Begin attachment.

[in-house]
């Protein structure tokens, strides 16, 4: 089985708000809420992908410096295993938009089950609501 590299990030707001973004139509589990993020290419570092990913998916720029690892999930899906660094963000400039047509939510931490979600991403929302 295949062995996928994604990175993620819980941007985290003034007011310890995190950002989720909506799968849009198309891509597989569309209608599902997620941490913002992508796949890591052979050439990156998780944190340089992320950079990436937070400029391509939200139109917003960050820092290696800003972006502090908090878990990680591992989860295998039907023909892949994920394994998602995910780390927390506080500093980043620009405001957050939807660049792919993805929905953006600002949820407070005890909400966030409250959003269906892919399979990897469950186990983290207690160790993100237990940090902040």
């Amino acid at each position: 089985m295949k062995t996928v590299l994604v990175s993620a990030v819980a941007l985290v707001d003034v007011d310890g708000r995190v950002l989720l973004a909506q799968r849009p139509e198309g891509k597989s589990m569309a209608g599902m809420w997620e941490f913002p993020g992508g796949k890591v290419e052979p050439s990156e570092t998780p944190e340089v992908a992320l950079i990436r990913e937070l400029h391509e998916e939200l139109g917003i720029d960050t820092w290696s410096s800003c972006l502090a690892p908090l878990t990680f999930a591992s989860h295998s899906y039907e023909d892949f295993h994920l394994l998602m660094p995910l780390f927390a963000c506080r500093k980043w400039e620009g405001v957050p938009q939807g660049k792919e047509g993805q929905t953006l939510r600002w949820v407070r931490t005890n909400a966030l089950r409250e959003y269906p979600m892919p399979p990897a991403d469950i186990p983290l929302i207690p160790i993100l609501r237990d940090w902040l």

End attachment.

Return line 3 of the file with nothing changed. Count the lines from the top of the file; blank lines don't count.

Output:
């Amino acid at each position: 089985m295949k062995t996928v590299l994604v990175s993620a990030v819980a941007l985290v707001d003034v007011d310890g708000r995190v950002l989720l973004a909506q799968r849009p139509e198309g891509k597989s589990m569309a209608g599902m809420w997620e941490f913002p993020g992508g796949k890591v290419e052979p050439s990156e570092t998780p944190e340089v992908a992320l950079i990436r990913e937070l400029h391509e998916e939200l139109g917003i720029d960050t820092w290696s410096s800003c972006l502090a690892p908090l878990t990680f999930a591992s989860h295998s899906y039907e023909d892949f295993h994920l394994l998602m660094p995910l780390f927390a963000c506080r500093k980043w400039e620009g405001v957050p938009q939807g660049k792919e047509g993805q929905t953006l939510r600002w949820v407070r931490t005890n909400a966030l089950r409250e959003y269906p979600m892919p399979p990897a991403d469950i186990p983290l929302i207690p160790i993100l609501r237990d940090w902040l």